TextExpander: Not much to Smile about

Oh dearie me. I do get a bit annoyed when companies I’ve been doing business with for quite some time lose the plot. And that’s what seems to have happened to Smile, creators of the actually very good TextExpander apps for OS X and iOS.

TextExpander, for those not familiar with it, is, as its name suggests, a utility which lets you store  blocks of text and have them typed in for you at the press of a shortcode – before I had a Mac, I used something similar on Windows, and it’s one of those things I really like to have. TextExpander was an ideal solution for me, and it was one of the first apps I bought for my Mac Mini back in early 2008.

Since then, I’ve been happy to buy an upgrade every couple of years. It’s one of the essential things I install when I get a new Mac.

It can do clever things with variables, so you’re not restricted to fixed bodies of text – I use it for my daily report titles, so I just have to type a code of my choice to get the title filled in with the current date, which saves a bit of time, and avoids typos, me forgetting the date and other such things. It does a lot more that I don’t need, but that’s fine – it does what I need it to and it’s been reasonably priced. It happily syncs all my bits with Dropbox, so I have the same setup on the iMac and the MacBook Air, which is just how I like things to work.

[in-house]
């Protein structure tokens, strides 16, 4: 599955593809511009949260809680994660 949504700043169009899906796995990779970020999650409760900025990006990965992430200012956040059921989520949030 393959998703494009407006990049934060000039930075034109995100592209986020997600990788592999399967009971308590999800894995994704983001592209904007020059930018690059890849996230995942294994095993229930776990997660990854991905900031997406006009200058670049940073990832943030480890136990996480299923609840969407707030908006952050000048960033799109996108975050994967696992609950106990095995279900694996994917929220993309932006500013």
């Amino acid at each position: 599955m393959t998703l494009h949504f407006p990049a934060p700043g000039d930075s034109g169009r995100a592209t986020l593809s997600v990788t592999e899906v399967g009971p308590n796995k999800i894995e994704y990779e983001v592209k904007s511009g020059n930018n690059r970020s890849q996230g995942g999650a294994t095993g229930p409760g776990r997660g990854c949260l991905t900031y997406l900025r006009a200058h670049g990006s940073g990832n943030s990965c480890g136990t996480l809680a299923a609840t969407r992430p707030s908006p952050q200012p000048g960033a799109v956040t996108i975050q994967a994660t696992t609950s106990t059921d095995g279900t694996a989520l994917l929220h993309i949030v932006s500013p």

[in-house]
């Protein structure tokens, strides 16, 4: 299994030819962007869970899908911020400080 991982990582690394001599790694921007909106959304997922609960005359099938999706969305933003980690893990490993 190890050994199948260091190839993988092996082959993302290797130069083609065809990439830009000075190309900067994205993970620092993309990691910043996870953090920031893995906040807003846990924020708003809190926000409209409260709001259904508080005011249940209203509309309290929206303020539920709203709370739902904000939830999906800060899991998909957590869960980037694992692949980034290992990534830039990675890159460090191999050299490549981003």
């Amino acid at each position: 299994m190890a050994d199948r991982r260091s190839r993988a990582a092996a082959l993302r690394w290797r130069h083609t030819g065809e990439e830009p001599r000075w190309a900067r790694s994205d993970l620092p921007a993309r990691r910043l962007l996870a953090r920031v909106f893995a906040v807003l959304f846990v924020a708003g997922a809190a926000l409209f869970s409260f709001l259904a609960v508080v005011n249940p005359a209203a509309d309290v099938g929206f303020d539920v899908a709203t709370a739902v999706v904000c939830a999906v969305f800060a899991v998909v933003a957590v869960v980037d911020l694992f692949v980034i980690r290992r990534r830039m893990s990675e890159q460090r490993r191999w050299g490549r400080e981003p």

But it seems the developers have decided that they don’t want to do that any more. The new version 6 is now tied to a subscription. You no longer buy software updates, you’ll just get them as they’re ready, so long as you’re a paying customer. This is all tied up with a new website, the ability to share your snippets with other subscribers (not something I need, and I suspect not something most home users particularly need). And while there’s an initial discount, the basic price of this subscription is on the order of $5 a month. With the general volatility of exchange rates, you might as well call it £3. Now that’s not a huge amount of money, but let’s do a comparison with some software I currently have on subscription:

Adobe Creative Cloud Photographer’s plan – that gives me Lightroom and Photoshop for £8.57 a month. This is actually good value, and much less painful than paying for full upgrades every year or two.

Microsoft Office 365 – gives me the latest versions of Office for all my Macs, and I can also install on Windows and other devices, all for £7.99 a month, which is again much easier than paying the eye-watering prices Microsoft used to charge for the full suites.

So, is TextExpander worth a third of Lightroom and Photoshop? Or Nearly half of MS Office? Well, no. Not even close.

It looks like they’re hoping that their even more expensive business package will catch on with businesses who want their users to share text snippets. Perhaps they’re right, and there’s a huge untapped market for this, and they’ll Smile all the way to the bank. And perhaps not…

While Smile have said they’ll continue to support the current version on OS X 10.11 and “the next release”, I’ll be looking for alternatives. I’m quite happy to pay moderate amounts for useful software, and to buy the serious expensive stuff by subscription, but I can’t see that a subscription model makes any sense for an easily replaceable utility.

It’s also worth noting that if you do go for the subscription, your data lives on their servers. If your subscription lapses, it seems the app won’t even let you see the data you’ve entered. That’s not very friendly at all.


2 thoughts on “TextExpander: Not much to Smile about

  1. Pingback: TextExpander: Some Reason to Smile? | Losing it

  2. Pingback: aText: Replacing TextExpander | Losing it

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